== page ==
The aftermath of a car accident in Wisconsin can be scary and confusing. You may be aware of your rights to file claims for medical expenses and/or vehicle damage, but you might not know what, if any, other forms of compensation are available to you.
Depending on the specific details of the case, the damages you are eligible to claim can vary, but the following may apply to your particular situation.
Pain and suffering
According to FindLaw, mental and emotional distress resulting from a motor vehicle accident may qualify you to seek damages, as well as physical pain. For example, after a car crash, you may have symptoms indicating a mental condition such as anxiety or PTSD. You can also suffer from chronic physical pain as a result of injuries sustained in a motor vehicle accident. A number of factors determine the damages you can claim for pain and suffering:
- Severity of pain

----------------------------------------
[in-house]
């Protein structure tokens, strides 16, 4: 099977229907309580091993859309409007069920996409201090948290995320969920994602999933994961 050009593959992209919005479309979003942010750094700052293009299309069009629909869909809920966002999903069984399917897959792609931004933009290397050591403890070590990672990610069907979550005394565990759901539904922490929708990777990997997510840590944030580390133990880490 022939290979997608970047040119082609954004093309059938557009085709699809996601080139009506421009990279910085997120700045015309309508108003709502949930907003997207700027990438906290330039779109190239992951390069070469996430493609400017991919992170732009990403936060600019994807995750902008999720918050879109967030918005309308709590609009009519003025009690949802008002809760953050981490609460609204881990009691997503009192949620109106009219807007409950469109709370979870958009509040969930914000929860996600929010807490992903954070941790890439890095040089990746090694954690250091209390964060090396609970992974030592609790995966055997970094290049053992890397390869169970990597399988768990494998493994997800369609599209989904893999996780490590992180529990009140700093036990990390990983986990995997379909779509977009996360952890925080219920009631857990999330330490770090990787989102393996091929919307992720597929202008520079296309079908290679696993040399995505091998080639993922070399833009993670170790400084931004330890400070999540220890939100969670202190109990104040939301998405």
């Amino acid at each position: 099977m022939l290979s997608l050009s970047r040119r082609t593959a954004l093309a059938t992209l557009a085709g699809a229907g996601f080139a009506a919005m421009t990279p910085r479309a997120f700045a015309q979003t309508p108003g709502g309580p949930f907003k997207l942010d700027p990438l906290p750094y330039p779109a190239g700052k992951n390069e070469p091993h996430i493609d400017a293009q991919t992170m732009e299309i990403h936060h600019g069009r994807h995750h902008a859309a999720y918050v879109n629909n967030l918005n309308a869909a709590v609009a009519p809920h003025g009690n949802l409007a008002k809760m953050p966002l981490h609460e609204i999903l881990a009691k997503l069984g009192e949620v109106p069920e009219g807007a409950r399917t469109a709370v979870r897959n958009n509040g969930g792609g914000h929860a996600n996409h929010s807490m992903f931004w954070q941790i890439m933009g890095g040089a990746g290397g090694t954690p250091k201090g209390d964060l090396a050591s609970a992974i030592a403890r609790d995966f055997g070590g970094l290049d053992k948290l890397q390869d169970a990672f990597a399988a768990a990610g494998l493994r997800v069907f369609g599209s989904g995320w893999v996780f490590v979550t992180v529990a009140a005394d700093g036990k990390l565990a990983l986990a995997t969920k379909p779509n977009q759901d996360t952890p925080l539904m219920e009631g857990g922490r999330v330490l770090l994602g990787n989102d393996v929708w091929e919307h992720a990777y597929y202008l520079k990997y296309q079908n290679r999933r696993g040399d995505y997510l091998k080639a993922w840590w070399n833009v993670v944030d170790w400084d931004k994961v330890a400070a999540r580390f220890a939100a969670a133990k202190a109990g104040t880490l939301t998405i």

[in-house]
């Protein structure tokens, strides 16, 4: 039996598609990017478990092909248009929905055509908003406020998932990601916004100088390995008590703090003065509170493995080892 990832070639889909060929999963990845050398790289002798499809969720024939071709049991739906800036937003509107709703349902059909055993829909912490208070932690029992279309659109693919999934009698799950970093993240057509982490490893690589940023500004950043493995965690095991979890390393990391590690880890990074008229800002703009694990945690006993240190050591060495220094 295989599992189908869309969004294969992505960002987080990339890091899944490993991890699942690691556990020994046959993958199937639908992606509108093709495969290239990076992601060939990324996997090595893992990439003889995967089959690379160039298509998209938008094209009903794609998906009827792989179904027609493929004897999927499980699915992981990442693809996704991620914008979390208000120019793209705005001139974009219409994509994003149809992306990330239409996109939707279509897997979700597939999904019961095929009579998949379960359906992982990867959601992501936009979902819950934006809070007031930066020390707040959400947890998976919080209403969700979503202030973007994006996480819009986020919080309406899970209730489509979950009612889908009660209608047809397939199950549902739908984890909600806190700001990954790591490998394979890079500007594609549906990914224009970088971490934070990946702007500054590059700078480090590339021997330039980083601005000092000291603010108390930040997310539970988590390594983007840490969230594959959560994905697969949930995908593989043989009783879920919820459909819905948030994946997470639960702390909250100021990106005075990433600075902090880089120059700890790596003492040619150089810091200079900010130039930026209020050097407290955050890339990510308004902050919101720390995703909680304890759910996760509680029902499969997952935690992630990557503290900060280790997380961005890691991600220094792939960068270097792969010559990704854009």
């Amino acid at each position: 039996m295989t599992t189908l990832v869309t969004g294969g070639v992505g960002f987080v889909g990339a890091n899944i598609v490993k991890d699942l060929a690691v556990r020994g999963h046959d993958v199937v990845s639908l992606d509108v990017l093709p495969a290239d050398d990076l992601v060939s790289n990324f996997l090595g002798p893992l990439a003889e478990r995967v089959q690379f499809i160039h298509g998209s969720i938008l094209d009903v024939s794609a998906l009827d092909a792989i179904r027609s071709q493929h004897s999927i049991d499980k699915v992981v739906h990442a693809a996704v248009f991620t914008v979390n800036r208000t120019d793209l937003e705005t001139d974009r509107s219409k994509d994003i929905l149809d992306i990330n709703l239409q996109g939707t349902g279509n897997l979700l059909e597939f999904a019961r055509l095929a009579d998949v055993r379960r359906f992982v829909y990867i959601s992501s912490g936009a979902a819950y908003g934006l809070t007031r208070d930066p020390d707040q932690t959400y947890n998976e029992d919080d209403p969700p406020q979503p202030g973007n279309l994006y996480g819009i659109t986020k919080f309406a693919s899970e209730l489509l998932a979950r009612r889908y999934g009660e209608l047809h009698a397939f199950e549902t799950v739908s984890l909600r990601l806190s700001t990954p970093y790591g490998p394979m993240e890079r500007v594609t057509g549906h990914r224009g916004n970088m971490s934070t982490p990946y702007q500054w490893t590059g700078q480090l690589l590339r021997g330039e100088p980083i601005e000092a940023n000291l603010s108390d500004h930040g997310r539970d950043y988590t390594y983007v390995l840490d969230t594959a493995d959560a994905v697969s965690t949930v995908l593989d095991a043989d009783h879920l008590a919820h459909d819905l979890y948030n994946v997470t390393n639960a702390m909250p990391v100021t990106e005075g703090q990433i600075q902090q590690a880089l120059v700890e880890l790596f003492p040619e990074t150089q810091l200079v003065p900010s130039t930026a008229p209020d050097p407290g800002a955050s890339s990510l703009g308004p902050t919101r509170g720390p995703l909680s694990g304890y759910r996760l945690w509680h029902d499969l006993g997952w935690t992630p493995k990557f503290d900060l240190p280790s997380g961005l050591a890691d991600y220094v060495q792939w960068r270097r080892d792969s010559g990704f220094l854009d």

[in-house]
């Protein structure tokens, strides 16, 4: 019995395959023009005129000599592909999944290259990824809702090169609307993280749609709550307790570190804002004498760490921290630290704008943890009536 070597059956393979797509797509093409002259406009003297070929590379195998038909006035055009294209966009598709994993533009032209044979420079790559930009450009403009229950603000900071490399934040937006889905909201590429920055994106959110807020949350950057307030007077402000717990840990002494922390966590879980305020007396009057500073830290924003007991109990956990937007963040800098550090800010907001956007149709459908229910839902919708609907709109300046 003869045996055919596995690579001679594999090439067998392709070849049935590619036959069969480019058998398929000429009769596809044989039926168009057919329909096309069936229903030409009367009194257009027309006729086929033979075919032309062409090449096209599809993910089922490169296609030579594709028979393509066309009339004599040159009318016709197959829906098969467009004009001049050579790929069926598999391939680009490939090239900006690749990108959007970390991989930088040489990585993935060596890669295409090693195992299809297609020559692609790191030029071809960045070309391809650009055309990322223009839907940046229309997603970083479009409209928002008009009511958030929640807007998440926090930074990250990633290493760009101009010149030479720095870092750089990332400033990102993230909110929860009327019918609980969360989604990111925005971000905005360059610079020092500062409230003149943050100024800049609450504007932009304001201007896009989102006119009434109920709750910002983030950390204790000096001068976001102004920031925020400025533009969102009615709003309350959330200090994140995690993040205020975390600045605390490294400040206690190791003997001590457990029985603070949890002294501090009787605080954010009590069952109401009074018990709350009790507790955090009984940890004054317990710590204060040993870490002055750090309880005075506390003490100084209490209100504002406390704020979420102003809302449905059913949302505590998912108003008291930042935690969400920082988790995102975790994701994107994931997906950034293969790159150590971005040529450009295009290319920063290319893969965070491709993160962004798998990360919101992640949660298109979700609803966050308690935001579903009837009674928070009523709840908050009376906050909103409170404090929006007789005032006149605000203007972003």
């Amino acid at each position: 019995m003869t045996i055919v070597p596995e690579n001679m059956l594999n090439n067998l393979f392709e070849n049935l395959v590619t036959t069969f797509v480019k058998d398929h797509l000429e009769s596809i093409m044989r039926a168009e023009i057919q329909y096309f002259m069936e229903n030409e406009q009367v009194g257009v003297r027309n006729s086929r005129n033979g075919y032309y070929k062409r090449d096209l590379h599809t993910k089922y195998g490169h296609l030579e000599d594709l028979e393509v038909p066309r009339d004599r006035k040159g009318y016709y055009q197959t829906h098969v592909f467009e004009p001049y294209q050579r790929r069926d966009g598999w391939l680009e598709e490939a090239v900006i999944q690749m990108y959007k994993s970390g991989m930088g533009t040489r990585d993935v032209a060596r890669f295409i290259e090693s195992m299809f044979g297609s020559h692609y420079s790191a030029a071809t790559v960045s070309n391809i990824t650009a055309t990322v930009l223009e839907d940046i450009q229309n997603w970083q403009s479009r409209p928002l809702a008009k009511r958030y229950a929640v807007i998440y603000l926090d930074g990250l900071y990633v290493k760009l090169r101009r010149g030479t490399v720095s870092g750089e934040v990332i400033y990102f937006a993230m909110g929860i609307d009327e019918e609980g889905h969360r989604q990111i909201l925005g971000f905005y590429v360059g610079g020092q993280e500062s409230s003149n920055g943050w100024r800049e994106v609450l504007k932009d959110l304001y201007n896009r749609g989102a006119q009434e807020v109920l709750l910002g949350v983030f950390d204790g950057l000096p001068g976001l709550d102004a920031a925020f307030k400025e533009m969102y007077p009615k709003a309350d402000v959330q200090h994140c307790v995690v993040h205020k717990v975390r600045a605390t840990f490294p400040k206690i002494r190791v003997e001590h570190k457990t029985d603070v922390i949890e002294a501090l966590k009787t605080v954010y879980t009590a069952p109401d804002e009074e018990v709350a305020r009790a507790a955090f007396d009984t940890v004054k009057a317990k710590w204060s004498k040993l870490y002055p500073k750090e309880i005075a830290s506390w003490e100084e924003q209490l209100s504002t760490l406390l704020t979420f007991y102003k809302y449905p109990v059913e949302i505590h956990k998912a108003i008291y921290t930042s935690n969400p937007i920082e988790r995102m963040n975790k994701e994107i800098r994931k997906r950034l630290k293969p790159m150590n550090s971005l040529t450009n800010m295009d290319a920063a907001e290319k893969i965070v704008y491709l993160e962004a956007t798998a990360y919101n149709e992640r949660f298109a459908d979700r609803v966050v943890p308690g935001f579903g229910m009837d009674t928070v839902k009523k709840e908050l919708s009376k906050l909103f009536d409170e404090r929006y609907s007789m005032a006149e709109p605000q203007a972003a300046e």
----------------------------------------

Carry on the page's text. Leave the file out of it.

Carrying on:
- Type of injury
- Prospects for recovery
Injuries from a car accident can prevent you from working, sometimes permanently and other times on a short-term basis only. In either case, you may be able to recover wages lost due to your injuries by filing a claim.
Loss of consortium or companionship
A person whose spouse loses his or her life in a car accident may be able to file a claim for loss of companionship, but it is not only a loss of life that qualifies you for these claims. The victim of a car accident may be in a coma or be unable to engage in sexual activity due to paralysis from neurologic damage. The loss of affection or companionship that results from these types of injuries may qualify the uninjured spouse to file a claim for loss of consortium even though the injured spouse is still alive.
The information in this article is not intended as legal advice but provided for educational purposes only.